In this post, we will learn about Arithmetic Expression in c. We will go through what is an arithmetic expression? How to evaluate C arithmetic expressions?, What is precedence or associativity of arithmetic operators? Why precedence and associativity is important to evaluate any expression in c. We will discuss all of these with appropriate examples.

Prerequisite:

You must have knowledge of Constant , Variable and Operators in c programming

## 1. Arithmetic Expressions

An arithmetic expression in c is a combination of variables, constants, and operators arranged as per the syntax of the language.

C can handle any complex mathematical expressions.

Examples of C expressions:

Algebraic Expression | C Expression |

a x b – c | a * b – c |

(m + n)(x + y) | (m + n) * (x + y) |

ab / c | (a*b) / c |

3x^{2 } + 2x + 1 |
(3 * x * x) + (2 * x) + 1 |

x / y + c | x / y + c |

#### 1.1 Evaluation of Arithmetic Expression in c

Expressions are evaluated using an assignment statement of the form:

variable = expression;

- Variable is any valid C variable name.
- When the statement is encountered, the expression is evaluated first and the result then replaces the previous value of the variable(on the left-hand-side).
- All variables used in the expression must be assigned values before evaluation is attempted.

Examples of Evaluation Statement:

x = a * b - c; y = b / c * a; z = a - b / c + d;

- When these statements are used in a program, the variables x, y, z, a, b, c and d must be defined before used in the expressions.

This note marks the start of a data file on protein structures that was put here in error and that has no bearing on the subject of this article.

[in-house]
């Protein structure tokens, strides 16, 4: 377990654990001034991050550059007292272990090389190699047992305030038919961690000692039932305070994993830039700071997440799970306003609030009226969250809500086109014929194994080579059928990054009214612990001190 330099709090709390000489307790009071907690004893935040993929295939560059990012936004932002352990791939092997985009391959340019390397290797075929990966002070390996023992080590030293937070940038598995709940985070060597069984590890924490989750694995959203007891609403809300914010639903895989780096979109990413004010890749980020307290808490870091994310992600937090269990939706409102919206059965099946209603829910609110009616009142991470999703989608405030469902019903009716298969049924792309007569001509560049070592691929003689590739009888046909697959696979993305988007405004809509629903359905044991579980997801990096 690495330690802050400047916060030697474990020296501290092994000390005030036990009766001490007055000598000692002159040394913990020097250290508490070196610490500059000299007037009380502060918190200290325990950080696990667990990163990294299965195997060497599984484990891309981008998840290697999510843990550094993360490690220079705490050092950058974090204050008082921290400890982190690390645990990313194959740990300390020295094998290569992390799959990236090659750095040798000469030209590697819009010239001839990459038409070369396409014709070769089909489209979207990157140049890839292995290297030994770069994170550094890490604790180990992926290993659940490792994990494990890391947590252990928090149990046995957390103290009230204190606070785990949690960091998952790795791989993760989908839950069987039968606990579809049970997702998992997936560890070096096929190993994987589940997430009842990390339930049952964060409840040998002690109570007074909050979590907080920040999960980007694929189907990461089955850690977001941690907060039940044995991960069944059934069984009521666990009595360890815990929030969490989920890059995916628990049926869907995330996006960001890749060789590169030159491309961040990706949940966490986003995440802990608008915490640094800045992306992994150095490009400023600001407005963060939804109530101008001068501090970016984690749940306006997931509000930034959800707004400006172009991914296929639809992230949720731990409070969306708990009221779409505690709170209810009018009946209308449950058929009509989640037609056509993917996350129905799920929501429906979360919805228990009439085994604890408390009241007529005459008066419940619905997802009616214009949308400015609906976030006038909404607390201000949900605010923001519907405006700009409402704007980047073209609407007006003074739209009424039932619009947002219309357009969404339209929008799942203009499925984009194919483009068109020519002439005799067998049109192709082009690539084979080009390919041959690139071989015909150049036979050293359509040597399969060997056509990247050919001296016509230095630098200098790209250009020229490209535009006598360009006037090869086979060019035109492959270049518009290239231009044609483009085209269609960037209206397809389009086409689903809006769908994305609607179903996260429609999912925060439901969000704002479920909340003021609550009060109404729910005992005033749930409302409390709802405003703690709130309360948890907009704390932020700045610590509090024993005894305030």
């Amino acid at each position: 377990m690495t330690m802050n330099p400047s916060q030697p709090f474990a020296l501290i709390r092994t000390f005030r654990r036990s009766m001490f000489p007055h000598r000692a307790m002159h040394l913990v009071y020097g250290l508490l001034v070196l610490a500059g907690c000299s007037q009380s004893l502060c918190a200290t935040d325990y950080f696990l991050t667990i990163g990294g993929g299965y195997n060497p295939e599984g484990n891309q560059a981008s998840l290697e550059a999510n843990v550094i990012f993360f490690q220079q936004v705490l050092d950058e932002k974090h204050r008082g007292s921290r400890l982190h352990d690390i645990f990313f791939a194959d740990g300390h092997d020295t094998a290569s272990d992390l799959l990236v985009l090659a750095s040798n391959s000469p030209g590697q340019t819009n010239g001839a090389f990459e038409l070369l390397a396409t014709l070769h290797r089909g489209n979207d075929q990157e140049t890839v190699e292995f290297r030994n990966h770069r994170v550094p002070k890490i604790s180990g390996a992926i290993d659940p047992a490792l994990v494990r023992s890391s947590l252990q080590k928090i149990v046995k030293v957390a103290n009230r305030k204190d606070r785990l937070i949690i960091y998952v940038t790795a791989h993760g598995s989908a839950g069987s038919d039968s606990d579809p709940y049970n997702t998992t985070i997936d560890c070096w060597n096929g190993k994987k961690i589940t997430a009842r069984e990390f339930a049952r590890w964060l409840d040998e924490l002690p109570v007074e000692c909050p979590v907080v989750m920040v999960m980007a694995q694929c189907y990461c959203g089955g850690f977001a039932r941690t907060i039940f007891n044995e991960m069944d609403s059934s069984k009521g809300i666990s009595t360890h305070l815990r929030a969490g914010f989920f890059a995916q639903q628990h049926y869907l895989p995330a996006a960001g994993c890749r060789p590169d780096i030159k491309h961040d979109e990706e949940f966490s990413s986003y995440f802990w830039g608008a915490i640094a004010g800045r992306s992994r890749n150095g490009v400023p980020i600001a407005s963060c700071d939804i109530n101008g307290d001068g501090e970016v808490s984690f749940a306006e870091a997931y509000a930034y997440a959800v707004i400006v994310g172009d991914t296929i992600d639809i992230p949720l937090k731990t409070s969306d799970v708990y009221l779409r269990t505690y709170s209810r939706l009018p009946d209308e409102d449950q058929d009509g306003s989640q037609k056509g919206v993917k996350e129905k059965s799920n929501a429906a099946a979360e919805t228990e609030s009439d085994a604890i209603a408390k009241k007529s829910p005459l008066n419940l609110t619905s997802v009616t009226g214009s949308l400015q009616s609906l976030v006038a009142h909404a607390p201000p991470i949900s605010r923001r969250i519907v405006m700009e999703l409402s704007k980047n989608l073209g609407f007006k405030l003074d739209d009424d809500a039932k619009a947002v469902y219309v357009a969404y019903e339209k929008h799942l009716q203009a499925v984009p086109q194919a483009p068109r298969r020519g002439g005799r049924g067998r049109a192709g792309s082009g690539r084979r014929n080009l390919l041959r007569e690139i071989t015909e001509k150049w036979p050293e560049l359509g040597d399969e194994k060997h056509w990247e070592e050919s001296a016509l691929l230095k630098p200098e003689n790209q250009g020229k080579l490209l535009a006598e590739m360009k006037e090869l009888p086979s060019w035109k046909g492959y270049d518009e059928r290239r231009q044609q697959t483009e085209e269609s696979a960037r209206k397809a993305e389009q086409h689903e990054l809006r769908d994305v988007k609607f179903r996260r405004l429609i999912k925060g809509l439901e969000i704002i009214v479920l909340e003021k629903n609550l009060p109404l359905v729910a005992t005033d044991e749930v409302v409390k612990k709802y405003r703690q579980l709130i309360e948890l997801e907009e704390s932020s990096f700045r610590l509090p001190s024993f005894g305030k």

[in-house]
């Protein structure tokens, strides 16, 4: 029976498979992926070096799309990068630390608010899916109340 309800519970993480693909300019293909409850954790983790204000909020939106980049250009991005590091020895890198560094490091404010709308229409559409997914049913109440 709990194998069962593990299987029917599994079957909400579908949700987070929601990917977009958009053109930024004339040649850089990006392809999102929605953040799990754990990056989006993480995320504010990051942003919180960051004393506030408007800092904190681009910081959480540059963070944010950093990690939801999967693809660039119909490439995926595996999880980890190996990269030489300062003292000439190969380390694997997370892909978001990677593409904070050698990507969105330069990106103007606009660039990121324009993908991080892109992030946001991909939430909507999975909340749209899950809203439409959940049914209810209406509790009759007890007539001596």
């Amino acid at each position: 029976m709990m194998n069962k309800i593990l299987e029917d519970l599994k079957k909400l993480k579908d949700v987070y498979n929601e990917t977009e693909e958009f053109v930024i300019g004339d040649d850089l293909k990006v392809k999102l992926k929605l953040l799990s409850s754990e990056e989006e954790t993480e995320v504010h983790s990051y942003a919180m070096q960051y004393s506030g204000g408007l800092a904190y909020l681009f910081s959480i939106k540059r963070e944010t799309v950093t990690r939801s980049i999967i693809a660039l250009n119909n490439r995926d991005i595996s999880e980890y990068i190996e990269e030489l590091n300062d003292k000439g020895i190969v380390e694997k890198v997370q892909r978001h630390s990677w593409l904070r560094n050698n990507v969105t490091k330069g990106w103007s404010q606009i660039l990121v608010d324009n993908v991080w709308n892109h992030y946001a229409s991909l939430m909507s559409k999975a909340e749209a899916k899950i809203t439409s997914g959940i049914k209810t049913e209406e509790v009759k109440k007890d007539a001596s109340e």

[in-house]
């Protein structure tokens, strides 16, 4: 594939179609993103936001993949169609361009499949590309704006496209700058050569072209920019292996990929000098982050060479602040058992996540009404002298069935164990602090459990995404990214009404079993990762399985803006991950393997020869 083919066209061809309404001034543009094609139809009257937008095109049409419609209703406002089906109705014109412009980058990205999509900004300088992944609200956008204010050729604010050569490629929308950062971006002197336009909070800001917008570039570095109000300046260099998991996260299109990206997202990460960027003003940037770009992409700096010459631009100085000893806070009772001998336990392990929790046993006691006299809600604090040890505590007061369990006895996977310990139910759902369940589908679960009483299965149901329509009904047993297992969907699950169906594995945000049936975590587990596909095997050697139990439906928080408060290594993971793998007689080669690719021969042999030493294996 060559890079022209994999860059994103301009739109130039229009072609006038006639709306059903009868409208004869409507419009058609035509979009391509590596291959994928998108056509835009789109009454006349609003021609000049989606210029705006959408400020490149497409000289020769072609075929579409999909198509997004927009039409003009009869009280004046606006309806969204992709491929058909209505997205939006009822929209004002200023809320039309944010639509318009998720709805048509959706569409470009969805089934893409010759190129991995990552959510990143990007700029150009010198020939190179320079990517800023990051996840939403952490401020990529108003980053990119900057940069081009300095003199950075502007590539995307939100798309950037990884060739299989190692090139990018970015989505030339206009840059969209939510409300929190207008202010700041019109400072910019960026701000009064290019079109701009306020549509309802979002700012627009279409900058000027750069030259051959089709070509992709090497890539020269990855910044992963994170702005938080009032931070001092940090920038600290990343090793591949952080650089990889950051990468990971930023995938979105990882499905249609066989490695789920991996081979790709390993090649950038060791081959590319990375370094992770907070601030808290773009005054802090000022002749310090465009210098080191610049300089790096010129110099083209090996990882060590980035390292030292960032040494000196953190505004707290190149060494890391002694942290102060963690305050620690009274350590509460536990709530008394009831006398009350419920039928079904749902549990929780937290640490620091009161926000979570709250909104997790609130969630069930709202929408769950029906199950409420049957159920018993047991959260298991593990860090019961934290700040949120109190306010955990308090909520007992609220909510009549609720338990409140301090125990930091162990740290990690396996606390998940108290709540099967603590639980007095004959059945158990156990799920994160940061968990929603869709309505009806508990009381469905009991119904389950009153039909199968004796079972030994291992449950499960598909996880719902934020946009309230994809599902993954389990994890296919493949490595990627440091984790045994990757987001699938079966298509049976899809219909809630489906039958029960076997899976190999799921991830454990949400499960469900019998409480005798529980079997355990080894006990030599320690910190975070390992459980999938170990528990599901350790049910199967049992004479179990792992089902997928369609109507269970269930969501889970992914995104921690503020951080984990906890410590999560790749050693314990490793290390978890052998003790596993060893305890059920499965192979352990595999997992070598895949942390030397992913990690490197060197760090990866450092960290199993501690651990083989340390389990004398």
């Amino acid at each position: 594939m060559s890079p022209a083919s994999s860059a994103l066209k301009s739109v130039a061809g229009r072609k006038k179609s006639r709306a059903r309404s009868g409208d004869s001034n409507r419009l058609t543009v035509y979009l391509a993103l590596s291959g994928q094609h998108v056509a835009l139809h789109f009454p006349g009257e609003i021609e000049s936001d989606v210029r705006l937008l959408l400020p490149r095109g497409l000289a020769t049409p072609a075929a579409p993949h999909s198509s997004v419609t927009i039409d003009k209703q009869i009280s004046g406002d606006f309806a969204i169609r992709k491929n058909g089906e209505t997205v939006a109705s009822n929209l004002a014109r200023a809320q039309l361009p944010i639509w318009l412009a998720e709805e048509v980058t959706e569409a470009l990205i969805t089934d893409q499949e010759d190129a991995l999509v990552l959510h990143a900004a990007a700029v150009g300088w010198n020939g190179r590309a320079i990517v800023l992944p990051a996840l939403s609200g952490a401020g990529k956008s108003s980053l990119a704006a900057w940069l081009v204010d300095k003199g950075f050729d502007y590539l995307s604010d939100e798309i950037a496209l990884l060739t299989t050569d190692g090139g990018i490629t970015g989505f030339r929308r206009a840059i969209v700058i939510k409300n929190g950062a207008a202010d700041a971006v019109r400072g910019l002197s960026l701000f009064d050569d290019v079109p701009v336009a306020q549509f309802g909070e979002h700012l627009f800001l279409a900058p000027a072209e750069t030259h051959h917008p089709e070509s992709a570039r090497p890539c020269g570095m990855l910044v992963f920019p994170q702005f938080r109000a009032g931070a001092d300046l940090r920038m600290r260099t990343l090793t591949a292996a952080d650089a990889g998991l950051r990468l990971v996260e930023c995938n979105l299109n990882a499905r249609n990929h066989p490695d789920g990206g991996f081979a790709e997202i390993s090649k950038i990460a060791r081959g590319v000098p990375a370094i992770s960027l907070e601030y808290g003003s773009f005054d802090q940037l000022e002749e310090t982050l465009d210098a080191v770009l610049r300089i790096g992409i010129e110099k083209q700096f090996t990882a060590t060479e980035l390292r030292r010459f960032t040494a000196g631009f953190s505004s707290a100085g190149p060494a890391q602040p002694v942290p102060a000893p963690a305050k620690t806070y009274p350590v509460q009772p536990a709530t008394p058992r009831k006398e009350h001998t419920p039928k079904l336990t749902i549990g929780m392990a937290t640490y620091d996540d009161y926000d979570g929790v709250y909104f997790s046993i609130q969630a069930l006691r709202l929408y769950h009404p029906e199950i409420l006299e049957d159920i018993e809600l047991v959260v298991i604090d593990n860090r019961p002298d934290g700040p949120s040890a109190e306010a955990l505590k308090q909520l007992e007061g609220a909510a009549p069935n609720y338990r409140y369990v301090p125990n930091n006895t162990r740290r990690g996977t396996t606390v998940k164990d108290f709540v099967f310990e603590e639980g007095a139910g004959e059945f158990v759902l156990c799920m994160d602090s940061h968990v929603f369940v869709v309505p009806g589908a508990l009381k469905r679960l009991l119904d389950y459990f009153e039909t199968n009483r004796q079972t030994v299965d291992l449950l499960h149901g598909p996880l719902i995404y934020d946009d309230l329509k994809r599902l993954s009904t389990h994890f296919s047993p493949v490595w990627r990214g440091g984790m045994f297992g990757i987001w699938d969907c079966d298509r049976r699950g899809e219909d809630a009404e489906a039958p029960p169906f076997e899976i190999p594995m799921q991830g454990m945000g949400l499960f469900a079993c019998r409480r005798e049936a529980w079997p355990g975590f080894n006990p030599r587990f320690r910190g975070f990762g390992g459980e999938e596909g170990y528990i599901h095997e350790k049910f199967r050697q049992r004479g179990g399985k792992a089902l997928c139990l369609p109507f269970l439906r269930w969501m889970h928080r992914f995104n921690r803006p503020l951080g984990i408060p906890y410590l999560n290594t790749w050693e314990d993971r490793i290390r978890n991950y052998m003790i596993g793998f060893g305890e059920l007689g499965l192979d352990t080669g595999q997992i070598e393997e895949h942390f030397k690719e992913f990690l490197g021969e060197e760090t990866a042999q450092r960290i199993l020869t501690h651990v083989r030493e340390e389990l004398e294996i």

- The blank space around an operator is optional and adds only to improve readability.

Program to illustrate the concept of evaluation of expressions:

#include<stdio.h> int main() { // Declaration of Variables float a, b, c, x, y, z; // Assigning Values to variables a, b, c a = 10; b = 12; c = 2; // Expressions x = a - b / 3 + c * 2 - 1; y = a - b / (3 + c ) * (2 - 1); z = a - (b / (3 + c) * 2) - 1; // Print values of x , y , z after expression evaluation printf("x = %f\n", x); printf("y =%f\n", y); printf("z =%f\n", z); return 0; }

**Output:**

#### 1.2 Precedence of Arithmetic Operators in C

Each arithmetic operator in C has a precedence associated with it. It is used to determine how an expression involving more than one operator is evaluated.

Operators | Operations | Order of Evaluation(Precedence) |

( ) | Parentheses | Evaluated first. If the parentheses are nested, the expression in the innermost pair is evaluated first. If there are several pairs of parentheses “on the same level” (i.e. ,not nested), they are evaluated left to right. |

* / % | Multiplication, Division, Remainder | Evaluated second. If there are several, they are evaluated left to right |

+ – | Addition, Substraction | Evaluated third. If there are several, they are evaluated left to right |

= | Assignment | Evaluated last |

###### Example 1

Consider following statements:

x = a – b / 3 + c * 2 – 1;

Assume a = 10, b = 12, c = 2, the statement becomes

x = 10 – 12 / 3 + 2 * 2 – 1 is evaluated is as follows

Step 1 : x = 10 - 4 + 2 * 2 -1 (Division is Evaluated 12 / 3 = 4) Step 2 : x = 10 - 4 + 4 -1 (Multiplication is Evaluated 2 * 2 = 4) Step 3: x = 6 + 4 -1 (Substraction is Evaluated 10 - 4 = 6) Step 4: x = 10 -1 (Addition is Evaluated 6 + 4 = 10) Step 5: x = 9 (Substraction is Evaluated 10 - 1 = 9 and Assign 9 to x)

###### Example 2

Consider the following Statements:

y = a – b / ( 3 + c) * (2 -1 );

when a = 10, b = 12 and c = 3

y = 10 – 12 / (3 + 3 ) * (2 -1) is evaluated as follows:

Step 1 : y = 10 - 12 / 6 * ( 2 -1) Step 2 : y = 10 - 12 / 6 * 1 Step 3: y = 10 - 2 * 1 Step 4: y = 10 - 2 Step 5: y = 8

This example contains three left-to-right passes, while the number of evaluation steps remain the same as 5 ( i.e. equal to the number of arithmetic operators).